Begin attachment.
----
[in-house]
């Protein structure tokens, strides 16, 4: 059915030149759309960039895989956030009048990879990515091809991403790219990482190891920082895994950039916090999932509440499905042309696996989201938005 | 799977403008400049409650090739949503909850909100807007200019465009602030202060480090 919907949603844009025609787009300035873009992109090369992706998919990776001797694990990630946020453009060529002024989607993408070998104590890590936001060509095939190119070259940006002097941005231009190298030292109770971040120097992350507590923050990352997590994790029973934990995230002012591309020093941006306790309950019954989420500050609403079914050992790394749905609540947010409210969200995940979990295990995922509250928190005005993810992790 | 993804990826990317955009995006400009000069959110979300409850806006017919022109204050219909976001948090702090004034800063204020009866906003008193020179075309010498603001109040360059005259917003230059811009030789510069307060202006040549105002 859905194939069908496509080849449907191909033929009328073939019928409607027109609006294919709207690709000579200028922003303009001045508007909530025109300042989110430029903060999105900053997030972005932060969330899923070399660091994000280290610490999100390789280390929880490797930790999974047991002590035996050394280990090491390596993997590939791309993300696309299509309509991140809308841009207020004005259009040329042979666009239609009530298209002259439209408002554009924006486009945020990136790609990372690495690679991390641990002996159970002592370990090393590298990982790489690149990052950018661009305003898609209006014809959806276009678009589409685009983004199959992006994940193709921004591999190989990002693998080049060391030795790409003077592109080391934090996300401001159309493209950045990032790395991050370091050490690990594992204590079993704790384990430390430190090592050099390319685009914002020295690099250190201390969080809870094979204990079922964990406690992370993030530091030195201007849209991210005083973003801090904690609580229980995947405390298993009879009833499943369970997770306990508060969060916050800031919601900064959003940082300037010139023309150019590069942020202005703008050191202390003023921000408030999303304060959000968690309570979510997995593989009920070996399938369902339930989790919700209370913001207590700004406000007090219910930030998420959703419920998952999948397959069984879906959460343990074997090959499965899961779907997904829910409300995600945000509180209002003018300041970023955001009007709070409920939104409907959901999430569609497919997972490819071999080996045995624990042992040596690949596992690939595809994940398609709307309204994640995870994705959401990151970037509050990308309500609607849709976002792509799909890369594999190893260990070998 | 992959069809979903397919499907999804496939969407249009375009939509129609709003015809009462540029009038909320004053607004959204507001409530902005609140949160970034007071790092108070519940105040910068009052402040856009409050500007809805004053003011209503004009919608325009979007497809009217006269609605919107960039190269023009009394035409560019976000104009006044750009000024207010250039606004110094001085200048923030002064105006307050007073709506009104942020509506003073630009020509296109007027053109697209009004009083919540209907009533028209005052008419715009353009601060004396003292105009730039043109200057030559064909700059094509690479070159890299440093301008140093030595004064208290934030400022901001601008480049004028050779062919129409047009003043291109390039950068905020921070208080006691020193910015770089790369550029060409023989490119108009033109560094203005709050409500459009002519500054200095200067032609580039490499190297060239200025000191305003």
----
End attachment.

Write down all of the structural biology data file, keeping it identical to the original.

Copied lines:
[in-house]
């Protein structure tokens, strides 16, 4: 059915030149759309960039895989956030009048990879990515091809991403790219990482190891920082895994950039916090999932509440499905042309696996989201938005 | 799977403008400049409650090739949503909850909100807007200019465009602030202060480090 919907949603844009025609787009300035873009992109090369992706998919990776001797694990990630946020453009060529002024989607993408070998104590890590936001060509095939190119070259940006002097941005231009190298030292109770971040120097992350507590923050990352997590994790029973934990995230002012591309020093941006306790309950019954989420500050609403079914050992790394749905609540947010409210969200995940979990295990995922509250928190005005993810992790 | 993804990826990317955009995006400009000069959110979300409850806006017919022109204050219909976001948090702090004034800063204020009866906003008193020179075309010498603001109040360059005259917003230059811009030789510069307060202006040549105002 859905194939069908496509080849449907191909033929009328073939019928409607027109609006294919709207690709000579200028922003303009001045508007909530025109300042989110430029903060999105900053997030972005932060969330899923070399660091994000280290610490999100390789280390929880490797930790999974047991002590035996050394280990090491390596993997590939791309993300696309299509309509991140809308841009207020004005259009040329042979666009239609009530298209002259439209408002554009924006486009945020990136790609990372690495690679991390641990002996159970002592370990090393590298990982790489690149990052950018661009305003898609209006014809959806276009678009589409685009983004199959992006994940193709921004591999190989990002693998080049060391030795790409003077592109080391934090996300401001159309493209950045990032790395991050370091050490690990594992204590079993704790384990430390430190090592050099390319685009914002020295690099250190201390969080809870094979204990079922964990406690992370993030530091030195201007849209991210005083973003801090904690609580229980995947405390298993009879009833499943369970997770306990508060969060916050800031919601900064959003940082300037010139023309150019590069942020202005703008050191202390003023921000408030999303304060959000968690309570979510997995593989009920070996399938369902339930989790919700209370913001207590700004406000007090219910930030998420959703419920998952999948397959069984879906959460343990074997090959499965899961779907997904829910409300995600945000509180209002003018300041970023955001009007709070409920939104409907959901999430569609497919997972490819071999080996045995624990042992040596690949596992690939595809994940398609709307309204994640995870994705959401990151970037509050990308309500609607849709976002792509799909890369594999190893260990070998 | 992959069809979903397919499907999804496939969407249009375009939509129609709003015809009462540029009038909320004053607004959204507001409530902005609140949160970034007071790092108070519940105040910068009052402040856009409050500007809805004053003011209503004009919608325009979007497809009217006269609605919107960039190269023009009394035409560019976000104009006044750009000024207010250039606004110094001085200048923030002064105006307050007073709506009104942020509506003073630009020509296109007027053109697209009004009083919540209907009533028209005052008419715009353009601060004396003292105009730039043109200057030559064909700059094509690479070159890299440093301008140093030595004064208290934030400022901001601008480049004028050779062919129409047009003043291109390039950068905020921070208080006691020193910015770089790369550029060409023989490119108009033109560094203005709050409500459009002519500054200095200067032609580039490499190297060239200025000191305003």